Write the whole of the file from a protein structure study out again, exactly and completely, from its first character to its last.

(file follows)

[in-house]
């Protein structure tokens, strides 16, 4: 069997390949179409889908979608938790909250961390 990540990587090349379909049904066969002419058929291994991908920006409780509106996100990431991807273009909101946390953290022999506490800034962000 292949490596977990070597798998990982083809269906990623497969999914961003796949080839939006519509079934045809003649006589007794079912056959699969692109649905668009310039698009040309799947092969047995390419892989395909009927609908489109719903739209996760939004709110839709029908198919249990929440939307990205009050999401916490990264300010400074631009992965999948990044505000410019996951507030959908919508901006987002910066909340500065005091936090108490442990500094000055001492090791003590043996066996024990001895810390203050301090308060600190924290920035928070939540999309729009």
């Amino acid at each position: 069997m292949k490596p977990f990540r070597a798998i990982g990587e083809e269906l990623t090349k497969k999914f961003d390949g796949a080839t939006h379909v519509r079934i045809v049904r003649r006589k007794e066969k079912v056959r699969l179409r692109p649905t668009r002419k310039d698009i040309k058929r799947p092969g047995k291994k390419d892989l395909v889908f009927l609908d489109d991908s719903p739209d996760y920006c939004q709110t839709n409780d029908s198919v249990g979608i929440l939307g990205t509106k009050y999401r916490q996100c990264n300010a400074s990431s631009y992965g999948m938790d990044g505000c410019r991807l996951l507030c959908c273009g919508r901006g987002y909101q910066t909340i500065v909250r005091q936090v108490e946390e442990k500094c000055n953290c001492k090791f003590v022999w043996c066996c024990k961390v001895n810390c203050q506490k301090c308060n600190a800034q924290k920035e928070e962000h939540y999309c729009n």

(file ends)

[in-house]
């Protein structure tokens, strides 16, 4: 069997390949179409889908979608938790909250961390 990540990587090349379909049904066969002419058929291994991908920006409780509106996100990431991807273009909101946390953290022999506490800034962000 292949490596977990070597798998990982083809269906990623497969999914961003796949080839939006519509079934045809003649006589007794079912056959699969692109649905668009310039698009040309799947092969047995390419892989395909009927609908489109719903739209996760939004709110839709029908198919249990929440939307990205009050999401916490990264300010400074631009992965999948990044505000410019996951507030959908919508901006987002910066909340500065005091936090108490442990500094000055001492090791003590043996066996024990001895810390203050301090308060600190924290920035928070939540999309729009």
């Amino acid at each position: 069997m292949k490596p977990f990540r070597a798998i990982g990587e083809e269906l990623t090349k497969k999914f961003d390949g796949a080839t939006h379909v519509r079934i045809v049904r003649r006589k007794e066969k079912v056959r699969l179409r692109p649905t668009r002419k310039d698009i040309k058929r799947p092969g047995k291994k390419d892989l395909v889908f009927l609908d489109d991908s719903p739209d996760y920006c939004q709110t839709n409780d029908s198919v249990g979608i929440l939307g990205t509106k009050y999401r916490q996100c990264n300010a400074s990431s631009y992965g999948m938790d990044g505000c410019r991807l996951l507030c959908c273009g919508r901006g987002y909101q910066t909340i500065v909250r005091q936090v108490e946390e442990k500094c000055n953290c001492k090791f003590v022999w043996c066996c024990k961390v001895n810390c203050q506490k301090c308060n600190a800034q924290k920035e928070e962000h939540y999309c729009n």